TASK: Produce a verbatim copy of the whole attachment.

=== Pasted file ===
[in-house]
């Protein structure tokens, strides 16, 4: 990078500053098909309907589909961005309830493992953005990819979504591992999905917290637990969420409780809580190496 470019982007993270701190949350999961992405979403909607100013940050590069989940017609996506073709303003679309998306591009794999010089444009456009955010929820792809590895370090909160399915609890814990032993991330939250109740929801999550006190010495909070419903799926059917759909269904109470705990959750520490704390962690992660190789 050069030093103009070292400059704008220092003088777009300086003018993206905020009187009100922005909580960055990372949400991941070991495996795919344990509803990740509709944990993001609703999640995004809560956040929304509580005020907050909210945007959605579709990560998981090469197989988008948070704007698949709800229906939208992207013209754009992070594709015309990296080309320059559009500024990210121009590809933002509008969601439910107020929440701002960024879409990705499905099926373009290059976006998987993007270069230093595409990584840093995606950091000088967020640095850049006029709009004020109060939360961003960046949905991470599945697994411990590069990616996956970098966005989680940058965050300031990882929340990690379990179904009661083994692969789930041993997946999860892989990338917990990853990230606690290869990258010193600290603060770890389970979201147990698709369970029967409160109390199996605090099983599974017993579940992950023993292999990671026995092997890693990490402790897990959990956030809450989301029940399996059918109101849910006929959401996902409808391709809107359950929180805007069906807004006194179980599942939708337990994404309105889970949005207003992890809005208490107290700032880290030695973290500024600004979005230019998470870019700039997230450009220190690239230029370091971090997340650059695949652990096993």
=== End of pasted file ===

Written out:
[in-house]
């Protein structure tokens, strides 16, 4: 990078500053098909309907589909961005309830493992953005990819979504591992999905917290637990969420409780809580190496 470019982007993270701190949350999961992405979403909607100013940050590069989940017609996506073709303003679309998306591009794999010089444009456009955010929820792809590895370090909160399915609890814990032993991330939250109740929801999550006190010495909070419903799926059917759909269904109470705990959750520490704390962690992660190789 050069030093103009070292400059704008220092003088777009300086003018993206905020009187009100922005909580960055990372949400991941070991495996795919344990509803990740509709944990993001609703999640995004809560956040929304509580005020907050909210945007959605579709990560998981090469197989988008948070704007698949709800229906939208992207013209754009992070594709015309990296080309320059559009500024990210121009590809933002509008969601439910107020929440701002960024879409990705499905099926373009290059976006998987993007270069230093595409990584840093995606950091000088967020640095850049006029709009004020109060939360961003960046949905991470599945697994411990590069990616996956970098966005989680940058965050300031990882929340990690379990179904009661083994692969789930041993997946999860892989990338917990990853990230606690290869990258010193600290603060770890389970979201147990698709369970029967409160109390199996605090099983599974017993579940992950023993292999990671026995092997890693990490402790897990959990956030809450989301029940399996059918109101849910006929959401996902409808391709809107359950929180805007069906807004006194179980599942939708337990994404309105889970949005207003992890809005208490107290700032880290030695973290500024600004979005230019998470870019700039997230450009220190690239230029370091971090997340650059695949652990096993």